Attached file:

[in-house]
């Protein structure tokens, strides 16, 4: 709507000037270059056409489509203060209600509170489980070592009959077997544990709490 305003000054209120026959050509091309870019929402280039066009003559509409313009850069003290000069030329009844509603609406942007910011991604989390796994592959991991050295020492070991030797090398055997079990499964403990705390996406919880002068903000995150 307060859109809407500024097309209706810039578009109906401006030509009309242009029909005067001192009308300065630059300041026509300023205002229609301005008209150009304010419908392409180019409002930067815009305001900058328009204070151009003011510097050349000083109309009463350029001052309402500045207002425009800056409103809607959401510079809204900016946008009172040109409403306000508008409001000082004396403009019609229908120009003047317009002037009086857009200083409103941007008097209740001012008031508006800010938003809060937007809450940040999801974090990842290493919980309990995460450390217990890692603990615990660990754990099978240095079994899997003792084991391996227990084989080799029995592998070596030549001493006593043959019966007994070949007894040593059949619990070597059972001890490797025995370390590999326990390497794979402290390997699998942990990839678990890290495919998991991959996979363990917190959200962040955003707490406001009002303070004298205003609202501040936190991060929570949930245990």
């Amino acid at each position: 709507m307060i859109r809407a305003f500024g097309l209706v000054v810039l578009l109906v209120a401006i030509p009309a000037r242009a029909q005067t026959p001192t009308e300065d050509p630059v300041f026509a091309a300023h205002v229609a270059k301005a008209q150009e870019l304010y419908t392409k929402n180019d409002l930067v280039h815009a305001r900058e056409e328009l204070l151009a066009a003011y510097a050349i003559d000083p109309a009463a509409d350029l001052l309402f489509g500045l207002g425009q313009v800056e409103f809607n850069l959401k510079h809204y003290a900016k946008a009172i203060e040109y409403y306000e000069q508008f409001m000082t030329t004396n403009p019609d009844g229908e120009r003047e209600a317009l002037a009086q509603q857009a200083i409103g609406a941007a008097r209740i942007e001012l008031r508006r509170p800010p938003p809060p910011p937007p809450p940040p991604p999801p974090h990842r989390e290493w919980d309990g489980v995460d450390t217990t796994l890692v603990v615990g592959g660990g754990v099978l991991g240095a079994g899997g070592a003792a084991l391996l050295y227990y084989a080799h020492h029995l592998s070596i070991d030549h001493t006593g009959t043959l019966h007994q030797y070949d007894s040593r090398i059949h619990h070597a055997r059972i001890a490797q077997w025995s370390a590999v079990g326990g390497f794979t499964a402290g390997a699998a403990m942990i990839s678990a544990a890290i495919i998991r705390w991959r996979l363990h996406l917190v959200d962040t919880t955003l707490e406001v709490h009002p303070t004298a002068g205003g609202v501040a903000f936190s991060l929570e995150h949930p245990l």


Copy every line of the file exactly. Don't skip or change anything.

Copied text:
[in-house]
């Protein structure tokens, strides 16, 4: 709507000037270059056409489509203060209600509170489980070592009959077997544990709490 305003000054209120026959050509091309870019929402280039066009003559509409313009850069003290000069030329009844509603609406942007910011991604989390796994592959991991050295020492070991030797090398055997079990499964403990705390996406919880002068903000995150 307060859109809407500024097309209706810039578009109906401006030509009309242009029909005067001192009308300065630059300041026509300023205002229609301005008209150009304010419908392409180019409002930067815009305001900058328009204070151009003011510097050349000083109309009463350029001052309402500045207002425009800056409103809607959401510079809204900016946008009172040109409403306000508008409001000082004396403009019609229908120009003047317009002037009086857009200083409103941007008097209740001012008031508006800010938003809060937007809450940040999801974090990842290493919980309990995460450390217990890692603990615990660990754990099978240095079994899997003792084991391996227990084989080799029995592998070596030549001493006593043959019966007994070949007894040593059949619990070597059972001890490797025995370390590999326990390497794979402290390997699998942990990839678990890290495919998991991959996979363990917190959200962040955003707490406001009002303070004298205003609202501040936190991060929570949930245990």
């Amino acid at each position: 709507m307060i859109r809407a305003f500024g097309l209706v000054v810039l578009l109906v209120a401006i030509p009309a000037r242009a029909q005067t026959p001192t009308e300065d050509p630059v300041f026509a091309a300023h205002v229609a270059k301005a008209q150009e870019l304010y419908t392409k929402n180019d409002l930067v280039h815009a305001r900058e056409e328009l204070l151009a066009a003011y510097a050349i003559d000083p109309a009463a509409d350029l001052l309402f489509g500045l207002g425009q313009v800056e409103f809607n850069l959401k510079h809204y003290a900016k946008a009172i203060e040109y409403y306000e000069q508008f409001m000082t030329t004396n403009p019609d009844g229908e120009r003047e209600a317009l002037a009086q509603q857009a200083i409103g609406a941007a008097r209740i942007e001012l008031r508006r509170p800010p938003p809060p910011p937007p809450p940040p991604p999801p974090h990842r989390e290493w919980d309990g489980v995460d450390t217990t796994l890692v603990v615990g592959g660990g754990v099978l991991g240095a079994g899997g070592a003792a084991l391996l050295y227990y084989a080799h020492h029995l592998s070596i070991d030549h001493t006593g009959t043959l019966h007994q030797y070949d007894s040593r090398i059949h619990h070597a055997r059972i001890a490797q077997w025995s370390a590999v079990g326990g390497f794979t499964a402290g390997a699998a403990m942990i990839s678990a544990a890290i495919i998991r705390w991959r996979l363990h996406l917190v959200d962040t919880t955003l707490e406001v709490h009002p303070t004298a002068g205003g609202v501040a903000f936190s991060l929570e995150h949930p245990l």